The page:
The first considerable number of Slovaks coming to America was 1,300 in 1873. The largest number in any one year was 52,368 in 1905. Cleveland was a destination for some from 1880, but up to 1886 most of their number settled in the hard coal region of Pennsylvania, in the districts around Wilkes-Barre and Scranton. Now they are scattered very widely through the whole United States, with a few groups in Canada. About half the whole number, however, still is found in Pennsylvania, with Ohio or Illinois probably second in number, and New York, New Jersey and Connecticut following.

Slovaktown, Arkansas, is an agricultural community built up by Slovaks who earned the money for their initial venture in the Pennsylvania coal fields.

Wherever they have settled in this country, the Slovaks have undertaken the hard, heavy labor, the work fundamental to our great industries. Owing to their lack of previous opportunity, they have always had to fall into the ranks of the unskilled, where their dogged indu3try and perseverance have made them valuable, and their uncomplaining submissiveness has sometimes made them the subjects of exploitation.

The question naturally arises why more of them do not go to the country, when practically all were agriculturists before emigration. Two answers are offered in reply to this question; first, that the weekly pay envelope is irresistibly attractive to people who had had so little money to handle in the old country; and second, that in the city, the women also can work.

Among the Slovak immigrants, it has been very usual for the man of the family to come first, often not intending to stay permanently. It was to him simply a greater migration than the former habitual one to the plains of Hungary. Miss Balch shows in "Our Slavic Fellow-citizen" pictures of "American" homes in Slovensko, built by returned emigrants with the proceeds of American toil. Many others, however, have on return found themselves so changed as to be out of place in the old surroundings. An "American", returning to Hungary, is a thorn in the flesh to the officials, to whom he no longer doffs the hat nor kisses the hand. In consequence, passports for the second trip are often obtained more easily than they were for the first, and the man who went home to stay, shortly severs all ties and brings his family to America with him.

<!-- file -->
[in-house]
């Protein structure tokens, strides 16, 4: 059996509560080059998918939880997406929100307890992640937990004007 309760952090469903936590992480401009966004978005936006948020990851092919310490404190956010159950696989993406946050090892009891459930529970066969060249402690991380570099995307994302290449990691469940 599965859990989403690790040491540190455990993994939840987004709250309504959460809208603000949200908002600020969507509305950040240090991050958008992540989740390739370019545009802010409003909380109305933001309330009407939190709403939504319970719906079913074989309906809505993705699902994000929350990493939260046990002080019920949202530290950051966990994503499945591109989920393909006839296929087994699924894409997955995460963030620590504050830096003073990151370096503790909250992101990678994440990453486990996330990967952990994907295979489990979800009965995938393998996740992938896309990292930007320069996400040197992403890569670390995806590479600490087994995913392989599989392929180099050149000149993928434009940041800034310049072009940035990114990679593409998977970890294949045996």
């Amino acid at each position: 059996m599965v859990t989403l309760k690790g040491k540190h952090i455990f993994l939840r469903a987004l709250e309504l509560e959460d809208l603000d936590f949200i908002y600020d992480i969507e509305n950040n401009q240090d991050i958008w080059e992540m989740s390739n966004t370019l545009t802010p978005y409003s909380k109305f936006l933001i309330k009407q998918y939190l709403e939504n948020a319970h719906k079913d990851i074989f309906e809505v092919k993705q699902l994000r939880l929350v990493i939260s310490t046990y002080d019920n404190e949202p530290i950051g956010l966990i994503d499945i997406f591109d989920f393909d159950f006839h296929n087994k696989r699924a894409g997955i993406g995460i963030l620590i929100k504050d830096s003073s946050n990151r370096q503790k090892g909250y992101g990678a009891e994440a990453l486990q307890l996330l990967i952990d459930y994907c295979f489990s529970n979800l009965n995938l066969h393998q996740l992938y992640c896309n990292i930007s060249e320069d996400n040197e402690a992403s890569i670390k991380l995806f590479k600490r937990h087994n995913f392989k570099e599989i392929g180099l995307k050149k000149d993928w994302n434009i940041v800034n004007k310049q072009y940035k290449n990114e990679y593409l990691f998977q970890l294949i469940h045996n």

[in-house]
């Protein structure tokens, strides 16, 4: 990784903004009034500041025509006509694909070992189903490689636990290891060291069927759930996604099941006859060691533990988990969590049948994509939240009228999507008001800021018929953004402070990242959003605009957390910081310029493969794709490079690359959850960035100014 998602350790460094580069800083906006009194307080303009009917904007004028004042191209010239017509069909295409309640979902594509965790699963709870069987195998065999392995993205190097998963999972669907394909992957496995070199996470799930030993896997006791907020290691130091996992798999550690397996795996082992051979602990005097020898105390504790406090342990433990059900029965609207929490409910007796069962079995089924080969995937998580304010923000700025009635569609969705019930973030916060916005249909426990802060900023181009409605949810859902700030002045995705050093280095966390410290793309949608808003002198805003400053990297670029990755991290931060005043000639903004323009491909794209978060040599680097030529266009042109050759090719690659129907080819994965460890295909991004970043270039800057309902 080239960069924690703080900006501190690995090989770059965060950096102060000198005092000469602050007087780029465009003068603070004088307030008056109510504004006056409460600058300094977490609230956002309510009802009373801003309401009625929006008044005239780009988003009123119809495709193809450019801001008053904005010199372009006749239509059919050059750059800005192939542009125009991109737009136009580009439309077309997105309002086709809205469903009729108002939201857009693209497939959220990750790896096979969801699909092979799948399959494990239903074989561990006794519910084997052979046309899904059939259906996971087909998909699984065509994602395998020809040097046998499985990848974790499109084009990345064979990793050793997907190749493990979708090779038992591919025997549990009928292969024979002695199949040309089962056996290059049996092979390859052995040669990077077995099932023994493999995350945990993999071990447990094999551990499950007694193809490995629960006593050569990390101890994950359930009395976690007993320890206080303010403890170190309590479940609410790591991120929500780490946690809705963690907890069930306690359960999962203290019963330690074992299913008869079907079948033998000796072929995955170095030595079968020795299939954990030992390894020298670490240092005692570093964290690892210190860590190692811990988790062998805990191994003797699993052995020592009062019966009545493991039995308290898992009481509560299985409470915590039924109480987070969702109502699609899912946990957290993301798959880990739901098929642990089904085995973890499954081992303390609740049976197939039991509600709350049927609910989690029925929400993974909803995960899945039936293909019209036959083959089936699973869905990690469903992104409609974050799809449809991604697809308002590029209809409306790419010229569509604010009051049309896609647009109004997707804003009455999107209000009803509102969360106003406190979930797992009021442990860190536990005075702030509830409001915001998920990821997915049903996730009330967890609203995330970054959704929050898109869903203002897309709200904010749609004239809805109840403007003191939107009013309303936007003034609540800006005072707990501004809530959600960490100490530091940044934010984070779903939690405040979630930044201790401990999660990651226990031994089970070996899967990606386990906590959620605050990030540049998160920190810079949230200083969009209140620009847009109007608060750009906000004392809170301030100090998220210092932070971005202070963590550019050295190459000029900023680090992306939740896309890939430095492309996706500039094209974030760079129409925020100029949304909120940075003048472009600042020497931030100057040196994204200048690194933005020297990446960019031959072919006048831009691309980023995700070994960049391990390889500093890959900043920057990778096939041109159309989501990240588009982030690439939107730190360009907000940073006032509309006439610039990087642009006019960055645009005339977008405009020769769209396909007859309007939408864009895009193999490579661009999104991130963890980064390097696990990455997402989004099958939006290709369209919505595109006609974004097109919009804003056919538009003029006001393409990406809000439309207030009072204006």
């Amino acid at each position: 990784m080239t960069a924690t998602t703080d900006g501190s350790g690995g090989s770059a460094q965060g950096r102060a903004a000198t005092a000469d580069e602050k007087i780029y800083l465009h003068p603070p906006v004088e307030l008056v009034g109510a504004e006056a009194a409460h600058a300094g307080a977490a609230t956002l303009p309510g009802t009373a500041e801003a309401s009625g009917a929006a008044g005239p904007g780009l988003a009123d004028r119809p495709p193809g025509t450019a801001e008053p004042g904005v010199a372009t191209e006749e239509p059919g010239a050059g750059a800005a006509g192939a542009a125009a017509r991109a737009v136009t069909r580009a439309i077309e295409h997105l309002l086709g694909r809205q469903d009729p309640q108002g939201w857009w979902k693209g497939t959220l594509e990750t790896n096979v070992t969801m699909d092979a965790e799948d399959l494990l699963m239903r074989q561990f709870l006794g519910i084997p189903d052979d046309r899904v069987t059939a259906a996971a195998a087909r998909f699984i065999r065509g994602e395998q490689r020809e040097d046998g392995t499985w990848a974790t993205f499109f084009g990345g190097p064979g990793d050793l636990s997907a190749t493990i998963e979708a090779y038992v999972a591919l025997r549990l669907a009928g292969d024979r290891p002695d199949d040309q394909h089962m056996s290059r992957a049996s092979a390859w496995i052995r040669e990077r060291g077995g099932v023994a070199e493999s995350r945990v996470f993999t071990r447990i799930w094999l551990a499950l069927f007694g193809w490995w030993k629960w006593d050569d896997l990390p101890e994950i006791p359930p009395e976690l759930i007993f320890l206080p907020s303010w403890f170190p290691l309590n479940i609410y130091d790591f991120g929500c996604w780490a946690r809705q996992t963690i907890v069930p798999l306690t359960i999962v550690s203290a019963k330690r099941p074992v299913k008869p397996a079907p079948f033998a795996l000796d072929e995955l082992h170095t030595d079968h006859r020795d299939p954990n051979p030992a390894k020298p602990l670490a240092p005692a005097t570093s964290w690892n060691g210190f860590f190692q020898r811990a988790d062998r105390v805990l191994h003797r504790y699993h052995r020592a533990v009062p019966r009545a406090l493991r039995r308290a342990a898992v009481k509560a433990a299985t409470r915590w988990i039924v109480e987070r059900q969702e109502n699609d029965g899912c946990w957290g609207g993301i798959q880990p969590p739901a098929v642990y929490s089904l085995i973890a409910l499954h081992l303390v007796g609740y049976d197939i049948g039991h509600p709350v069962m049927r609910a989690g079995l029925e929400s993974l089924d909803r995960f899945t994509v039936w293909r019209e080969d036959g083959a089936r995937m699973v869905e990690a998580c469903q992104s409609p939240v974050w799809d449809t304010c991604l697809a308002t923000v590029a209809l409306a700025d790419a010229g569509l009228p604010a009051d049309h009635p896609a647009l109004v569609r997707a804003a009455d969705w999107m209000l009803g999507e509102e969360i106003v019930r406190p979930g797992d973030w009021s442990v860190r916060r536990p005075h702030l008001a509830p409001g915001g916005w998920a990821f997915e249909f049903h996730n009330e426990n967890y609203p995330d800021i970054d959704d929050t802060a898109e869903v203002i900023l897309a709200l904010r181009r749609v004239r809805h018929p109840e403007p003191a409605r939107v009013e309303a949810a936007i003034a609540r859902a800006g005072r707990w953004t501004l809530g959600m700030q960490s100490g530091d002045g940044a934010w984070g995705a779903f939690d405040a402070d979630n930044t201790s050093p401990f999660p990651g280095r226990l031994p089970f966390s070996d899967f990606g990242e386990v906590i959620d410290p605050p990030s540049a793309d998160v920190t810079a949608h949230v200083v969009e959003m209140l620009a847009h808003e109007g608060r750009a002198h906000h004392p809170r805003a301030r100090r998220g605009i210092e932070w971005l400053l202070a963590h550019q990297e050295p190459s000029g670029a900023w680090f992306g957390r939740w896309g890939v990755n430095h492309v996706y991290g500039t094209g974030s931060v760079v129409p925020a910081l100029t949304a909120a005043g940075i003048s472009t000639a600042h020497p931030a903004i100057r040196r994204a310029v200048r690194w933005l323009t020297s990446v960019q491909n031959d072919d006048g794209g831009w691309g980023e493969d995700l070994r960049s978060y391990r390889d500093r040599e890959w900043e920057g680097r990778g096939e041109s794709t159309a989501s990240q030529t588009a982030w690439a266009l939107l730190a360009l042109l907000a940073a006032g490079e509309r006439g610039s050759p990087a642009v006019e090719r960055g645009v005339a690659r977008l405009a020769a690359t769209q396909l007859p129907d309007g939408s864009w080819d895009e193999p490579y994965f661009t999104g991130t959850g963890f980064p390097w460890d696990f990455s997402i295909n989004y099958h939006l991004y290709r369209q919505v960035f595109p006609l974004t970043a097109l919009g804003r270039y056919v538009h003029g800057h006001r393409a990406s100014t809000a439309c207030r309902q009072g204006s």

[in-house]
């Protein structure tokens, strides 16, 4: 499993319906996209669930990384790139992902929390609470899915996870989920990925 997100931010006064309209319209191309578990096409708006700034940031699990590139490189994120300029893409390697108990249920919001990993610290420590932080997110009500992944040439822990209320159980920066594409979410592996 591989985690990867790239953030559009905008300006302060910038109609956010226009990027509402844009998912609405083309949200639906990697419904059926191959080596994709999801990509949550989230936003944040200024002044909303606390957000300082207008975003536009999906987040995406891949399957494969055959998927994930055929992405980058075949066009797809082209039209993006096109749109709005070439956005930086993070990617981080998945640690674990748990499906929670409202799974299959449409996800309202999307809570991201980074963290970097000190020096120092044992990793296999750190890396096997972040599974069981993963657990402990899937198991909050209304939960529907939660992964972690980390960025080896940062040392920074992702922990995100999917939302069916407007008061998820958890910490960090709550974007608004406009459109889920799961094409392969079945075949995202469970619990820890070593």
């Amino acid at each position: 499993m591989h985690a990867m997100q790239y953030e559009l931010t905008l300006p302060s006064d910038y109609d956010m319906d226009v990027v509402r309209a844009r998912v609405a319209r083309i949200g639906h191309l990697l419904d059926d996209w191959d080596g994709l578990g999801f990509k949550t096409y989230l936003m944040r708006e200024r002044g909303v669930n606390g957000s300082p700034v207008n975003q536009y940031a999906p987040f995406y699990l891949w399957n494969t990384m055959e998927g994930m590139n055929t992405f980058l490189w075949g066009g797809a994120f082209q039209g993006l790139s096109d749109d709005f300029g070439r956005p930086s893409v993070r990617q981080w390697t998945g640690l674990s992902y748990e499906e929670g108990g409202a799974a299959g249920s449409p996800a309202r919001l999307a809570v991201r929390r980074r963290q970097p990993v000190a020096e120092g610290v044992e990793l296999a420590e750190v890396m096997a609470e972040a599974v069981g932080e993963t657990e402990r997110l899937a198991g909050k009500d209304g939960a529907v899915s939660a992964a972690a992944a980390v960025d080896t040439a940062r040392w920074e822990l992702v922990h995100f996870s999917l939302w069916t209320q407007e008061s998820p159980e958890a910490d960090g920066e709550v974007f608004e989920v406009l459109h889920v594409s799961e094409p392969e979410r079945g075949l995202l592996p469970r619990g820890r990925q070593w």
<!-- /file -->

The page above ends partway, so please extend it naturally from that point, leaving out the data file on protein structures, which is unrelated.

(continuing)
Others, without the experience of returning, analyze things for themselves and conclude, "Why should I go back?"

After the War.

When the war comes to an end, there will however be a great exodus, caused by the desire for immediate and accurate news of relatives, friends and homes from whom the separation has been complete for so long. There are in Cleveland more than 600 Slovak men whose families in Hungary were dependent upon remittances from this country. The agonizing situation of these men, so long without news and with so little reason for hope, is such as to make them subjects for the keenest sympathy. It is safe to say that there is hardly a Slovak in Cleveland who has not mother, wife, children, or sisters in the old country, and who will not wish to see with his own eyes what the war has done to them. How long he will stay depends upon economic and political conditions which it is impossible now even to forecast.

Distribution of Slovaks in the United States.

The distribution of Slovaks in the United States is a subject on which it is not possible to present any figures, as the census records do not indicate the race, but count them in with all the other emigrants from Hungary.
Two methods of approximation of local populations are available: first, the records of the Slovak churches in the United States; for the Slovaks are a religious people, and there are comparatively few without a church connection. Second, the records of the various societies, mostly beneficiary, which are organized on a nationalistic basis; that is, only persons of Slovak ancestry are eligible.